Daily Archives: February 18, 2010

Onion–Economy Grinds To Halt As Nation Realizes Money Just A Symbolic, Mutually Shared Illusion

The U.S. economy ceased to function this week after unexpected existential remarks by Federal Reserve chairman Ben Bernanke shocked Americans into realizing that money is, in fact, just a meaningless and intangible social construct….

“It’s just an illusion,” a wide-eyed Bernanke added as he removed bills from his wallet and slowly spread them out before him. “Just look at it: Meaningless pieces of paper with numbers printed on them. Worthless.”

According to witnesses, Finance Committee members sat in thunderstruck silence for several moments until Sen. Orrin Hatch (R-UT) finally shouted out, “Oh my God, he’s right. It’s all a mirage. All of it””the money, our whole economy””it’s all a lie!”

Read it all.

Posted in * Economics, Politics, * General Interest, Economy, Humor / Trivia

Mark Robertson Responds to the Multiple Factual Errors in the Aforementioned TEC Memo

From here:

For the sake of the faithful who read widely in the Anglican blogosphere]… I thought it best to address a number of inaccuracies found within the TEC report circulated at the C of E Synod. As a bit of preamble, I am thankful to God that He sees fit to make me a target of such libel, and that my Lent begins with His blessing: “Blessed are you when others revile you and persecute you and utter all kinds of evil against you falsely on my account” (Matthew 5:11). I am flattered to receive this much ink from TEC! The document seems to imply that I secretly changed the parish charter immediately after my arrival in 1992. Actually, the change in our charter came in 2006, upon a unanimous vote from our Vestry, according to the established by-laws of the parish an in accordance with the existing canons of the Diocese of Georgia, which did not require episcopal notification. The change in charter did not alter our ecclesiastical status, but rather defined our parish theologically, not institutionally, which is the way it had existed from its founding (in 1733) until 1918. The change in charter also brought us up to date with various aspects of Georgia corporate law. The Vestry of Christ Church had for several months requested conversation with the Bishop of Georgia in order to discuss several of our theological concerns with him. After not responding to multiple requests over several months, the Bishop did indeed meet with us, and these(unproductive) discussions present the historical context of our change in our charter, though not necessarily its cause. If I was such a seditious priest, why was I appointed to assist in bringing speakers and programs to diocesan clergy conferences, or appointed dean of the Savannah Convocation (clericus), or even asked to preach at one of the Diocesan Conventions, upon the last-minute cancelation of the invited preacher? Of course, the kicker is, why would the vestry call me and the Bishop of Georgia (then the Rt. Rev. Harry Shipps) interview and approve me if I were such a destructive priest? Keep in mind that TEC was in a different place in 1992, and I am certainly willing to admit so was I. The continued theological fragmentation of TEC continued, and I believe, by God’s grace, my ability to recognize and speak to that fragmentation grew clearer.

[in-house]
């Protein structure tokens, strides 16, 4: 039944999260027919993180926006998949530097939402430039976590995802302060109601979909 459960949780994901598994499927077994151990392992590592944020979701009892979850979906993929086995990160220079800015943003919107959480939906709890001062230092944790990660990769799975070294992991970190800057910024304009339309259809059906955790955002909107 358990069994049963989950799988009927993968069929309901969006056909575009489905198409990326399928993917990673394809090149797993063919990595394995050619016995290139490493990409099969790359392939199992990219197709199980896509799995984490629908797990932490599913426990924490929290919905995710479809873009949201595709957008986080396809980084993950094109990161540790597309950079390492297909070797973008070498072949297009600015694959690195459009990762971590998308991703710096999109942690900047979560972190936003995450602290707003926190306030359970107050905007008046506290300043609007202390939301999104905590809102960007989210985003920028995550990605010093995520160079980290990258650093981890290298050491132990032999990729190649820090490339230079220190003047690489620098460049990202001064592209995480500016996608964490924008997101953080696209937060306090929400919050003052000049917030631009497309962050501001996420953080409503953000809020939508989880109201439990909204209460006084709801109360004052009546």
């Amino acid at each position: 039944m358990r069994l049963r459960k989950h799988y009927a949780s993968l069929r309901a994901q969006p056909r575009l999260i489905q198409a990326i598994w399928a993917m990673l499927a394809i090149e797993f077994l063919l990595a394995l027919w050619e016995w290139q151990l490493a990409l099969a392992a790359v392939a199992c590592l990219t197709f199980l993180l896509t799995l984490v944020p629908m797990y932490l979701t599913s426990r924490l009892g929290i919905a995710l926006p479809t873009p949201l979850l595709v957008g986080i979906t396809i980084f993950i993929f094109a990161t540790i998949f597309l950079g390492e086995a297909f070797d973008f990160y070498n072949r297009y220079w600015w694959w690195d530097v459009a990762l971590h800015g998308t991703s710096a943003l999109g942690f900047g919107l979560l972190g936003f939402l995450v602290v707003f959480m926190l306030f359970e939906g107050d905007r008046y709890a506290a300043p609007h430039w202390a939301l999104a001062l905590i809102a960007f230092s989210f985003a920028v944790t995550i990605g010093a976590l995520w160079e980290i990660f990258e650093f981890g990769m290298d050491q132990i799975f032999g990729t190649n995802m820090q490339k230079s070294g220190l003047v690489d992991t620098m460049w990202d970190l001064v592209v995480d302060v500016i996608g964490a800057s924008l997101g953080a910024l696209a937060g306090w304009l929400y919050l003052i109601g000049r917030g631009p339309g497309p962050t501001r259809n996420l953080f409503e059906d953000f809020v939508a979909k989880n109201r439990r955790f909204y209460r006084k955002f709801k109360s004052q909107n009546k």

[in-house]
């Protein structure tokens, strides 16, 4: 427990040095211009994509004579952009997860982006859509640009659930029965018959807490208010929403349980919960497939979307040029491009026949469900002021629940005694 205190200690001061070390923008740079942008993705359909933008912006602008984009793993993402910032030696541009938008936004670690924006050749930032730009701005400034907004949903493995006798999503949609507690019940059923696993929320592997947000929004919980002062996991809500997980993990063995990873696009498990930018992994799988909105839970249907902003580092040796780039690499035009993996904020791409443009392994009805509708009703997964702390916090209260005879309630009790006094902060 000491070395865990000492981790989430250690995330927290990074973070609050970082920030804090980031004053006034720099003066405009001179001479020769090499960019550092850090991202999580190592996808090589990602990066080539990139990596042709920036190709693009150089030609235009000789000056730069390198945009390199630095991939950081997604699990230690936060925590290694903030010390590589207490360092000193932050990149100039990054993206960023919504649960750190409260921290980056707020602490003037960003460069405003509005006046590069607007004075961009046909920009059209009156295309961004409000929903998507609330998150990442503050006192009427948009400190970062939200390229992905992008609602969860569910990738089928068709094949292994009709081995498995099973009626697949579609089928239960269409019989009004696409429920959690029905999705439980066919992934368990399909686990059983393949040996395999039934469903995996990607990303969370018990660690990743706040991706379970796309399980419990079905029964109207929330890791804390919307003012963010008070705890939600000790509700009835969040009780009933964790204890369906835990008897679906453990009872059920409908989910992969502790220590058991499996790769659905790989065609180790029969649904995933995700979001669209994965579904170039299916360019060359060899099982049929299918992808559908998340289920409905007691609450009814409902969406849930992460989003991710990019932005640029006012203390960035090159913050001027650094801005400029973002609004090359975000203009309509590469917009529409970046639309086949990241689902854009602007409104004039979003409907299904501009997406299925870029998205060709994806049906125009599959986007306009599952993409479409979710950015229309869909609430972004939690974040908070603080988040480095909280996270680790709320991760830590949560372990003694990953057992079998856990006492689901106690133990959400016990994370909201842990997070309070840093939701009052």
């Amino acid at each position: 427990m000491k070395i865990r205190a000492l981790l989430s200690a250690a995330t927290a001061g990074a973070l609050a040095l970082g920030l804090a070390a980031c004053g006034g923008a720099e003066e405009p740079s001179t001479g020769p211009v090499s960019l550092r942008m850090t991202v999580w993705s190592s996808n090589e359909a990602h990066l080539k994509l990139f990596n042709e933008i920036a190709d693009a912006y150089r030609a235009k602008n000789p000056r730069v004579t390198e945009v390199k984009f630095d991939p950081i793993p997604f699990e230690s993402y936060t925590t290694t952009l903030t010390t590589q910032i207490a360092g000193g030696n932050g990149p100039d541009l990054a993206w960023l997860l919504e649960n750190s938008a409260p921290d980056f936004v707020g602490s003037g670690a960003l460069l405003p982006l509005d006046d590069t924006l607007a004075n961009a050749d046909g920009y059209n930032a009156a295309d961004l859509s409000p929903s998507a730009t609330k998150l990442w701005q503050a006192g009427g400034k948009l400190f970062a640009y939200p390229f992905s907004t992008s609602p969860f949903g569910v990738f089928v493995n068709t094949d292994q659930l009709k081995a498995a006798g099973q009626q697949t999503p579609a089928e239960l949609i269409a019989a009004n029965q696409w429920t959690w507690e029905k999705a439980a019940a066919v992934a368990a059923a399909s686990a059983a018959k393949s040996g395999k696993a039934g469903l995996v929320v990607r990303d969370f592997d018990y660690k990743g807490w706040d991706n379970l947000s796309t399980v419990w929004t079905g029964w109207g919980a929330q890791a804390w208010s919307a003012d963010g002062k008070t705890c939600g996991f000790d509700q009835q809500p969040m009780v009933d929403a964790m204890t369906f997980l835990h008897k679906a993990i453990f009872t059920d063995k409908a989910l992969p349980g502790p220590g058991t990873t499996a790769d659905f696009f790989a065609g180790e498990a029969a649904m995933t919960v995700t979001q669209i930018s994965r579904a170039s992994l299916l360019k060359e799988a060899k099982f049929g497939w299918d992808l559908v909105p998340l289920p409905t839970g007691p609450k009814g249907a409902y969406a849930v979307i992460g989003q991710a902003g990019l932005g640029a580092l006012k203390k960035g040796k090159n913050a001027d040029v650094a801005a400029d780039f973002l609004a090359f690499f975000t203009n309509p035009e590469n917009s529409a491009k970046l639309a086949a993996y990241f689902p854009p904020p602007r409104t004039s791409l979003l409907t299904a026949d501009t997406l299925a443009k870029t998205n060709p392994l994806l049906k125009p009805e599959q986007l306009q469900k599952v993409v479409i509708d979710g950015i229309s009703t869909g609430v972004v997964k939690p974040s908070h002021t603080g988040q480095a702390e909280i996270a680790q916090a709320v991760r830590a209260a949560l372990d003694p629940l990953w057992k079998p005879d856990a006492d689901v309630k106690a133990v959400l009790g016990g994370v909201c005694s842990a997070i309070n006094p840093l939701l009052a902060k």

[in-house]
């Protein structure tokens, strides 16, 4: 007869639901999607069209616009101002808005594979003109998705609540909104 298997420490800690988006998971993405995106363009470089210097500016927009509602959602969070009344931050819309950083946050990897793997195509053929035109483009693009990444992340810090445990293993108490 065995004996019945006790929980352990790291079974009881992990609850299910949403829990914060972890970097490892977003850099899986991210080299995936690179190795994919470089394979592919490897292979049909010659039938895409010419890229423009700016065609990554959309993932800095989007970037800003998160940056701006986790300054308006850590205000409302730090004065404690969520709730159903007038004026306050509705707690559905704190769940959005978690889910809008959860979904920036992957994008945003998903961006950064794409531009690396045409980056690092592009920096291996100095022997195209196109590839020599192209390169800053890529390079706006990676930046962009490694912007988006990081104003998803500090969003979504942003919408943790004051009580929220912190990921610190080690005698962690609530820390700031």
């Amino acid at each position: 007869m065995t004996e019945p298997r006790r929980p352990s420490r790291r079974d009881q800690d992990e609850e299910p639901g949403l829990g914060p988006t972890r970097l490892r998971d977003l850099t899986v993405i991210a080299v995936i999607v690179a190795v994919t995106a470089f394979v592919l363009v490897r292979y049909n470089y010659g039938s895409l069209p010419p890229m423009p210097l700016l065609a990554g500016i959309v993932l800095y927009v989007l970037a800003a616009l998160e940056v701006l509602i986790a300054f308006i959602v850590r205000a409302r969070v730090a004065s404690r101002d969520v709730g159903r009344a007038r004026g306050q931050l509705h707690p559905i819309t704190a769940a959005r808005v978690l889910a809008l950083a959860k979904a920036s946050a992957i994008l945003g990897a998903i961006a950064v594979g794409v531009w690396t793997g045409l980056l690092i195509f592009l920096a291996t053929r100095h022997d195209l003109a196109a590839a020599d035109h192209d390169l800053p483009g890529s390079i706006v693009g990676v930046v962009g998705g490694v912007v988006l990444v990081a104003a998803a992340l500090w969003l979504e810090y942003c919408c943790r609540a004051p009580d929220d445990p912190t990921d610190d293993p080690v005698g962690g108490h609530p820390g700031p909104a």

The decision to appropriate funds from our Endowment was duly inacted through the Endowment Agreement, which is the legal instrument governing the Fund itself. It required prior public written notice to the congregation, and could have hardly been secretive.
The vote to disaffiliate from TEC was not required by our polity, but was exercised to discern a sense of confirmation from the congregation. Public notice for several weeks was put forth, describing from the by-laws what constituted a “voting member in good standing.” Anyone who wished to vote was allowed to vote, but those votes which were cast by individuals not found on our member-in-good-standing roster were received as provisional votes. The votes was 87% in favor of coming under the ecclesiastical protection of the Province of Uganda, and 13% opposed. There were 28 provisional votes cast. If every provisional vote had been in the negative, the vote would have still been well beyond a “super majority” in favor of disaffiliation. Recently, those provisional votes were opened and counted: 22 in favor of disaffiliation, 6 against. There were over 280 votes cast on that particular Sunday in October, 2007. As far as we can recognize, 22 individuals who may be recognized as somewhat active in Christ Church at the time of the vote are currently worshipping at Christ Church Episcopal.
The figures cast about regarding parish membership are most misleading. Membership roles of old congregations are hard to manage well. An on-roll membership of about 900 would be a good estimate for Christ Church today, though it means little. Our mailing list would be larger; our “members in good standing” list would be smaller. Average Sunday Attendnce (ASA) is probably the best indicator of parish involvement and common life. I checked our worship records, and our ASA for the two years prior to my arrival in 1992 are around 320-350 on a given Sunday, though the numbers were higher from September to May and quite lower in the summer. Today’s ASA at Christ Church is approximatley 375-80 per Sunday, and the variance between summer and the rest of the year is less. In our 2010 stewardship campaign, we received 28 new pledging units, the largest single-year increase in my tenure. This last Sunday, we welcomed five new families into Christ Church. We are very grateful to God for what He is doing in our midst””it is all by His grace and to His glory.